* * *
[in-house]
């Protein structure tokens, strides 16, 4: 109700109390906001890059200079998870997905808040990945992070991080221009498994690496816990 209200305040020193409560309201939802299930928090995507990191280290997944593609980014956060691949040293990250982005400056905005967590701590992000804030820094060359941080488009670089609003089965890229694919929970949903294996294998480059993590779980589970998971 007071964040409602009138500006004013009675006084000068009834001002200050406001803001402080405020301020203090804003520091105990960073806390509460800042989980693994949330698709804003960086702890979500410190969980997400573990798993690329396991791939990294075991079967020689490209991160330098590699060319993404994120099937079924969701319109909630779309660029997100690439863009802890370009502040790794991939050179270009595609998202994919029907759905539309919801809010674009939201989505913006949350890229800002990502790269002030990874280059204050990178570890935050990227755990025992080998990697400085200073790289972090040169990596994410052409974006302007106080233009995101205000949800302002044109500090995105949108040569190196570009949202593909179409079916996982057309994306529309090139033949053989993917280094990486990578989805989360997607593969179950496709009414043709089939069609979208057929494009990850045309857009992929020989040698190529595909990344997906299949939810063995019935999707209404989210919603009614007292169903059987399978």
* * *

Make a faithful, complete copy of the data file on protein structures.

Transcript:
[in-house]
């Protein structure tokens, strides 16, 4: 109700109390906001890059200079998870997905808040990945992070991080221009498994690496816990 209200305040020193409560309201939802299930928090995507990191280290997944593609980014956060691949040293990250982005400056905005967590701590992000804030820094060359941080488009670089609003089965890229694919929970949903294996294998480059993590779980589970998971 007071964040409602009138500006004013009675006084000068009834001002200050406001803001402080405020301020203090804003520091105990960073806390509460800042989980693994949330698709804003960086702890979500410190969980997400573990798993690329396991791939990294075991079967020689490209991160330098590699060319993404994120099937079924969701319109909630779309660029997100690439863009802890370009502040790794991939050179270009595609998202994919029907759905539309919801809010674009939201989505913006949350890229800002990502790269002030990874280059204050990178570890935050990227755990025992080998990697400085200073790289972090040169990596994410052409974006302007106080233009995101205000949800302002044109500090995105949108040569190196570009949202593909179409079916996982057309994306529309090139033949053989993917280094990486990578989805989360997607593969179950496709009414043709089939069609979208057929494009990850045309857009992929020989040698190529595909990344997906299949939810063995019935999707209404989210919603009614007292169903059987399978």